|The decade that gave birth to Abel Meeropol's powerful anti-lynching song "Strange Fruit" was an explosive time for the American protest song, as the Depression inspired artists to decry the harsh realities around them. In Harlem and elsewhere, the African American tradition had changed music forever, and jazz now reigned supreme in its third decade. With the influence of jazz on popular music, the distinct African American and European American protest song traditions began to come together for the first time in songs like "Strange Fruit."
Other musical forms also carried voices of protest. In New York City, Marc Blitzstein's opera/musical The Cradle Will Rock was the only Broadway musical closed down for fear of social unrest. The pro-union musical, set in Steeltown, U.S.A, focuses on the themes of unionism, corruption and prostitution. "Nickel Under the Foot," for example, is a song about a prostitute working to make ends meet.
Beyond New York, young Woody Guthrie was working his way across an American countryside deeply scarred by the Depression, singing at workers' meetings and writing the songs that would make up the 1940 Dust Bowl Ballads, a breakthrough album of protest songs. In Kentucky, Aunt Molly Jackson was singing songs with striking coal miners, writing an important chapter in the history of protest music. Amidst this prolific production of protest songs attacking racism, classism and the economy, one song soared to number one on the music charts: Rudy Vallee and Bing Crosby's, "Brother Can You Spare A Dime?" by E. Y. Harburg and Jay Gorney.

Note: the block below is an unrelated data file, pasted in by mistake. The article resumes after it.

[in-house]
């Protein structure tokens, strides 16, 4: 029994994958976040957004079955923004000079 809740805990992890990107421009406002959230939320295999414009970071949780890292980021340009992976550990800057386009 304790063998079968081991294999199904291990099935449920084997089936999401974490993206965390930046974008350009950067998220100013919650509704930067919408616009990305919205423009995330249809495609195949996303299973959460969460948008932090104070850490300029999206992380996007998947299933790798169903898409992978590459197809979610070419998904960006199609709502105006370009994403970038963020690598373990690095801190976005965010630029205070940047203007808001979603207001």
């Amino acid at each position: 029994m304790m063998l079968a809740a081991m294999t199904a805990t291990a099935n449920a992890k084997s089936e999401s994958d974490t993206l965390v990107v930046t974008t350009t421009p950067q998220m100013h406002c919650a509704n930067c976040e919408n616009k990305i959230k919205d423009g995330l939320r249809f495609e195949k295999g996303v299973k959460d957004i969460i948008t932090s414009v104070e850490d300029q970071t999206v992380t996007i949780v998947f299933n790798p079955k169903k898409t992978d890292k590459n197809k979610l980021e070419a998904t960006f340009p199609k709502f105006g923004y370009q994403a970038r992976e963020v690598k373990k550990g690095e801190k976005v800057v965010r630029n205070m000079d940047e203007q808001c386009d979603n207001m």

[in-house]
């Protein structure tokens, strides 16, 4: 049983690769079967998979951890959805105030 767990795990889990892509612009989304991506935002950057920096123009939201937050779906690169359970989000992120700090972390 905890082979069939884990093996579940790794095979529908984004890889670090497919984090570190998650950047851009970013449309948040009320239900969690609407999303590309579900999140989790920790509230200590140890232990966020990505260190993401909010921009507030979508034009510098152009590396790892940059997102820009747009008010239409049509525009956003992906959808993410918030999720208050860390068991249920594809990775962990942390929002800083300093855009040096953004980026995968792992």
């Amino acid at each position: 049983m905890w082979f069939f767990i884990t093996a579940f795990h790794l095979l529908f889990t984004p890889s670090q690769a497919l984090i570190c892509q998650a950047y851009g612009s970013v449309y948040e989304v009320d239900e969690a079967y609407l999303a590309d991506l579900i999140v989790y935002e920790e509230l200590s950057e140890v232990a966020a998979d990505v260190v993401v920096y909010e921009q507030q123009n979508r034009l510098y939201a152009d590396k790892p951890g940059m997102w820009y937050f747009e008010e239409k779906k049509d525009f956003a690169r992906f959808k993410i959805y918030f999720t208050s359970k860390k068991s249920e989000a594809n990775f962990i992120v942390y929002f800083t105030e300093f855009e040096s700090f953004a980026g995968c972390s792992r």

Read the lyrics to"Brother Can You Spare A Dime?"
Public lynching, 1930
Courtesy of USHMM Photo Archives
Pastoral scene of the gallant South
The bulging eyes and the twisted mouth
Scent of magnolia sweet and fresh
and the sudden smell of burning flesh!
Here is a fruit for the crows to pluck
For the rain to gather, for the wind to suck
For the sun to rot, for a tree to drop
Here is a strange and bitter crop.
From "Strange Fruit"
by Lewis Allan (Abel Meeropol)